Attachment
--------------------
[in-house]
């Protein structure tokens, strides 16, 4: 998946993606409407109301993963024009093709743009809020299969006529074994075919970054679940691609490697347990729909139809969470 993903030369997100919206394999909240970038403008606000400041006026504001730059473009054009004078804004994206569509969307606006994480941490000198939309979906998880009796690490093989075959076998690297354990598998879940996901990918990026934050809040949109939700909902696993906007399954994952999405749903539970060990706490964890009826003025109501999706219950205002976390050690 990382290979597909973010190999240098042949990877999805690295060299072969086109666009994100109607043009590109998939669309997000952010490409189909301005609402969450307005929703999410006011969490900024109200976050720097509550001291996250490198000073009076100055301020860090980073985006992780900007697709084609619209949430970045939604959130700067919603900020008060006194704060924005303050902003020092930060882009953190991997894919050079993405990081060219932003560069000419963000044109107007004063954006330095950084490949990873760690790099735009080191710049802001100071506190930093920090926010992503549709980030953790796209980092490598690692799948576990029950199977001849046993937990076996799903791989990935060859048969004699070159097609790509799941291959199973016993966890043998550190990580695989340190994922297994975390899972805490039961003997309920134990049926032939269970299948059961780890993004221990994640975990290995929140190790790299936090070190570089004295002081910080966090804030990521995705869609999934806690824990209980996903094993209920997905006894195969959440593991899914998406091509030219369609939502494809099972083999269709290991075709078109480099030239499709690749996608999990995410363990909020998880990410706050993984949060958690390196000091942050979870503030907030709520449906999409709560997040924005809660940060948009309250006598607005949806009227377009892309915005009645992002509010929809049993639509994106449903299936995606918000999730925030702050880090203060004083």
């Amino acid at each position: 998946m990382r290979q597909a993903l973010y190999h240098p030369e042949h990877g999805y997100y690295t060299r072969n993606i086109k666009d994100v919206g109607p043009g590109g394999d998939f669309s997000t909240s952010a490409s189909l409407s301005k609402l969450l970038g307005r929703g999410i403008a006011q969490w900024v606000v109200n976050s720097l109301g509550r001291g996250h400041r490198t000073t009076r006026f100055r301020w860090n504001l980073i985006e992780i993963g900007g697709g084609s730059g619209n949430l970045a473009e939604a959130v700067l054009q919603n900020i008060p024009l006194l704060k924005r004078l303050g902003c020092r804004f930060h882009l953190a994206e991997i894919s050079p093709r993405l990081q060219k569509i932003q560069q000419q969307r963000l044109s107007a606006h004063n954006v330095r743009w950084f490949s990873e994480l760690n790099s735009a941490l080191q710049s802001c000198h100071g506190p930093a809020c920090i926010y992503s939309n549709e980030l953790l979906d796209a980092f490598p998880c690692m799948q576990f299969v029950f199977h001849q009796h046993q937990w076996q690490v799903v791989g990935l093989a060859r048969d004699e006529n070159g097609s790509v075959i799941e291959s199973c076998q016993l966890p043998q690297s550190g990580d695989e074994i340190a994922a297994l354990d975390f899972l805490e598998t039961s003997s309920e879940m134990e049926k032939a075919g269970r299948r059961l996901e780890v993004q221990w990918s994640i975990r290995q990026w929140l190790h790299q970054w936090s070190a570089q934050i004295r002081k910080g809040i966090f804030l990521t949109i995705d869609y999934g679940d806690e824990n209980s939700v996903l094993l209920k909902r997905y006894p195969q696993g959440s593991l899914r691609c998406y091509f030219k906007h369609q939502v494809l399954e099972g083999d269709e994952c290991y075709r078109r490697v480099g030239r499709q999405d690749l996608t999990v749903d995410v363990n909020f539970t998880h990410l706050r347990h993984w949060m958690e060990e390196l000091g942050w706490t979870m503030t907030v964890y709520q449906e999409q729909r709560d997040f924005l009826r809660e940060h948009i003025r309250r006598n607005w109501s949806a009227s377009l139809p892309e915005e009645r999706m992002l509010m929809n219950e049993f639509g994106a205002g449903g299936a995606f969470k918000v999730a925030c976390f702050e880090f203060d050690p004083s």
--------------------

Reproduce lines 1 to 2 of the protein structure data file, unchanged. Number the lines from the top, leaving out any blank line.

[in-house]
């Protein structure tokens, strides 16, 4: 998946993606409407109301993963024009093709743009809020299969006529074994075919970054679940691609490697347990729909139809969470 993903030369997100919206394999909240970038403008606000400041006026504001730059473009054009004078804004994206569509969307606006994480941490000198939309979906998880009796690490093989075959076998690297354990598998879940996901990918990026934050809040949109939700909902696993906007399954994952999405749903539970060990706490964890009826003025109501999706219950205002976390050690 990382290979597909973010190999240098042949990877999805690295060299072969086109666009994100109607043009590109998939669309997000952010490409189909301005609402969450307005929703999410006011969490900024109200976050720097509550001291996250490198000073009076100055301020860090980073985006992780900007697709084609619209949430970045939604959130700067919603900020008060006194704060924005303050902003020092930060882009953190991997894919050079993405990081060219932003560069000419963000044109107007004063954006330095950084490949990873760690790099735009080191710049802001100071506190930093920090926010992503549709980030953790796209980092490598690692799948576990029950199977001849046993937990076996799903791989990935060859048969004699070159097609790509799941291959199973016993966890043998550190990580695989340190994922297994975390899972805490039961003997309920134990049926032939269970299948059961780890993004221990994640975990290995929140190790790299936090070190570089004295002081910080966090804030990521995705869609999934806690824990209980996903094993209920997905006894195969959440593991899914998406091509030219369609939502494809099972083999269709290991075709078109480099030239499709690749996608999990995410363990909020998880990410706050993984949060958690390196000091942050979870503030907030709520449906999409709560997040924005809660940060948009309250006598607005949806009227377009892309915005009645992002509010929809049993639509994106449903299936995606918000999730925030702050880090203060004083």